Democracy’s development, decay, or death knell?


Western populism is impossible to understand as a direct result of domestic problems. Rather, it is a reaction to the global redistribution of power that is still taking shape, argues Bruno Maçães, a senior fellow at the Hudson Institute and a former Europe minister of Portugal. In politics as in physics, for every action there is an equal and opposite reaction. As what used to be called the Third World acquires the ability to change political and economic outcomes in the West, voters and political parties will increasingly call for an organized response to stop, minimize, or at the least control that influence, he writes for Foreign Policy

Over the past generation, party systems in Europe have changed radically as new parties on the left and especially the populist right have increased their vote share at the expense of traditional parties of the center-right and center-left, notes Sheri Berman, professor of political science at Barnard College, Columbia University.

The decline of the latter has been particularly dramatic. In some European countries, social democratic parties have practically disappeared from the political scene, and even in former strongholds like Germany and Scandinavia their vote shares are at historic lows. The fate of social democracy should worry not only those on the left, but anyone concerned with democracy in Europe, she writes for Vox:

On the left, meanwhile, new-left parties like La France Insoumise and Podemos as well as major European intellectuals like Wolfgang Streeck and Thomas Piketty have brought democratic socialist and even Marxist critiques of capitalism back to the fore, questioning whether democracy and capitalism are compatible. Streeck, for example, forthrightly asserts that “there is an inherent conflict between democracy and capitalism” and that it is a “utopian” fantasy to believe they can be reconciled.

Europe has been the ground zero of democracy’s triumph. But will it be short-lived? The FT’s Edward Luce asks. It has been roughly half a millennium since Europe emerged from the Middle Ages and began its restless journey into the modern age. In most of Europe, liberal democracy has existed for less than a fifth of that time, he writes for Democracy: A Journal of Ideas:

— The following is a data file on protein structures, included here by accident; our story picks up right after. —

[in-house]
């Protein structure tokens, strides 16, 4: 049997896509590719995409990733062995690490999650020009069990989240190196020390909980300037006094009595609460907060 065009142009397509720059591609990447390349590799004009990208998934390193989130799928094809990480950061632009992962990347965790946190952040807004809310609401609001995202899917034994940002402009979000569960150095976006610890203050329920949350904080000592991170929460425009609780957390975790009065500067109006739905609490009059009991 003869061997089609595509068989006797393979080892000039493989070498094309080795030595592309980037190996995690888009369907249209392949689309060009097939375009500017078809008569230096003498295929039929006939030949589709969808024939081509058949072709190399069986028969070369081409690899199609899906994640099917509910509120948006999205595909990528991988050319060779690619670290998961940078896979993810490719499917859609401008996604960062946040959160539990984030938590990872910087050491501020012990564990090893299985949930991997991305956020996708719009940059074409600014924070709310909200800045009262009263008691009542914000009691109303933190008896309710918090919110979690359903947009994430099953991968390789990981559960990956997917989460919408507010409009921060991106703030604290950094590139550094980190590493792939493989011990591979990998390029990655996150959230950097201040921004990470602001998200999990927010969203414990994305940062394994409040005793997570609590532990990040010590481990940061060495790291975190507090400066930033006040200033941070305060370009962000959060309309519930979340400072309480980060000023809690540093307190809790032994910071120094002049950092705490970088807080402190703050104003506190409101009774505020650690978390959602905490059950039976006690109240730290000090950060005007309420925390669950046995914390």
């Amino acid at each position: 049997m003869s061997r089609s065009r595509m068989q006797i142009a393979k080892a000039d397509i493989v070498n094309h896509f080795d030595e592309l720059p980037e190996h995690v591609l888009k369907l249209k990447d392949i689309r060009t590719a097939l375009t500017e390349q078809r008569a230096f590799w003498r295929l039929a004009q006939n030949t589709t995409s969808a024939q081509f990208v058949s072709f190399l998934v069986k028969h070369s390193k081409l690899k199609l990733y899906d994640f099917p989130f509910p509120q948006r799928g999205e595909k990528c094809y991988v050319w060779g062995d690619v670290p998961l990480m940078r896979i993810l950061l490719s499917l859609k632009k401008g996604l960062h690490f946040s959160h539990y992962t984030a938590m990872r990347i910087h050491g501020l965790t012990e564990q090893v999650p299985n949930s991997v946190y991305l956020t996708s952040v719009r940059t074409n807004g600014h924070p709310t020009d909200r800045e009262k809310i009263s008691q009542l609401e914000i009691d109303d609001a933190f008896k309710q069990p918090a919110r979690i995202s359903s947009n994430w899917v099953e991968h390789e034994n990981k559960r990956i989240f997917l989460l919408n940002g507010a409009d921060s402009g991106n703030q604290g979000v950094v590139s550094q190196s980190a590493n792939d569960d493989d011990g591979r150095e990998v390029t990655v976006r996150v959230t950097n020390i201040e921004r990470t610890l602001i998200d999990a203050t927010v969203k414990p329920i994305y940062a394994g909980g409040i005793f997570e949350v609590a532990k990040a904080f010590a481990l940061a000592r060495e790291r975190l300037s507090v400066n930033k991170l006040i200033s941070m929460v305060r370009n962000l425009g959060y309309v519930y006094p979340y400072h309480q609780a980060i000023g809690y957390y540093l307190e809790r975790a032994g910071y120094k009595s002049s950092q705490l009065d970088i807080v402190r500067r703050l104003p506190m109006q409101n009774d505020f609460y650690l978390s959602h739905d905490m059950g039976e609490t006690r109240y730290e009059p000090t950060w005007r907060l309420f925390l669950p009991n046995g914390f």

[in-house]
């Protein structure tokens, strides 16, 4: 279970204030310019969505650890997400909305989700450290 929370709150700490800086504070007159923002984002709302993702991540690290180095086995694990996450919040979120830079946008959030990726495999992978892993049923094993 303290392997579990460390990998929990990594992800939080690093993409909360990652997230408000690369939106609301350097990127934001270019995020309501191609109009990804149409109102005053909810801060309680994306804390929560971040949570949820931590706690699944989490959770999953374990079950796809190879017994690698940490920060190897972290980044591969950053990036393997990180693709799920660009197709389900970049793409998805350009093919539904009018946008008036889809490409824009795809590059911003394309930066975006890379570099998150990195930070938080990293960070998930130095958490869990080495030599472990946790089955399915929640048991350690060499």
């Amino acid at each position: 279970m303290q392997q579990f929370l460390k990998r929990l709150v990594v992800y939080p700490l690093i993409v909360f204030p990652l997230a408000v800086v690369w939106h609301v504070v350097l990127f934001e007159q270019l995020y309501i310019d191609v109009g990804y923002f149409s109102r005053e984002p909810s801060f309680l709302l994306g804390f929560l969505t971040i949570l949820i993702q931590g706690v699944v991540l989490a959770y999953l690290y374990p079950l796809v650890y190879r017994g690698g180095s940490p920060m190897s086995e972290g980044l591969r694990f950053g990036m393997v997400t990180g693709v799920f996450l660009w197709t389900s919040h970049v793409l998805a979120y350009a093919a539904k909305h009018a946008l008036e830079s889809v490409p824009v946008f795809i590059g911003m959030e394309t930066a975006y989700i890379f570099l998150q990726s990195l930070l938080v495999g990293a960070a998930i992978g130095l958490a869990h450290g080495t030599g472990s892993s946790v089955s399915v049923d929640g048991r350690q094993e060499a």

In some parts of the continent, notably in eastern and central Europe, liberal democracy was established only in 1989 when the Iron Curtain was lifted. Many of those countries were under Hapsburg, Nazi, and then Soviet rule far longer than the non-European world had been colonized. Little wonder that countries like Hungary, Poland, and the Czech Republic are among the least stable—or most “illiberal”—of the West’s democracies. But the most troubling symptoms of decay are to be found in the oldest democracies of all—Britain and the United States. It is no coincidence that these are the two that have shown the sharpest rise in inequality among Western democracies

For those who believe that capitalism is necessary to ensure the economic growth and separation of economic and political power that healthy democracy requires, the growth of voices that lack a commitment to one or the other or do not believe they can be reconciled should be worrying, adds Berman, a contributor to the National Endowment for Democracy’s Journal of Democracy, whose latest book is Democracy and Dictatorship in Europe: From the Ancien Régime to the Present Day (2019).

But if capitalism and democracy are such uneasy bedfellows, what explains their long co-existence in the rich world? The Economist asks.

In their recent book, “Democracy and Prosperity”, Torben Iversen of Harvard University and David Soskice of the London School of Economics argue that in advanced economies democracy and capitalism tend to reinforce each other, potentially mutually supporting, with three stabilizing pillars that enhance democratic resilience, it adds:

  • One is a strong government, which constrains the power of large firms and labour unions, and ensures competitive markets. Weaker countries find it harder to resist the short-term expediency of securing power by protecting monopolies.
  • The second is a sizeable middle class, forming a political bloc that shares in the prosperity created by a capitalist economy. A bargain is struck in which the state provides mass higher education on generous terms, while encouraging the development of frontier industries that demand skilled workers…..
  • Providing the education, infrastructure and social safety net that support a prosperous middle class requires substantial tax revenue. For the system to hold a third pillar is needed: large firms that are not very mobile.

“When there is a mismatch between citizens’ demands and expectations and the willingness or ability of political institutions to respond to them, the outcome is disorder and instability,” Berman concludes.

Her richly textured work of political history reminds us of timeless verities, adds Luce,  author of The Retreat of Western Liberalism:

Elites must share power to protect themselves. Capitalism has to be inclusive to survive. The privileged classes should pay heed to the needs of those less fortunate. To invert Barrington Moore, “Bad Bourgeoisie. Endangered democracy.” Because we are human, we are prone to forget such truths. We do so at our peril.  RTWT

The July 2018 edition of the National Endowment for Democracy’s Journal of Democracy features an eight-article cluster on populist illiberalism in Central and Eastern Europe, an essay on authoritarian sharp power, and more. The NED’s International Forum asks five leading experts: What is the Root Cause of Rising Illiberalism in Central and Eastern Europe?

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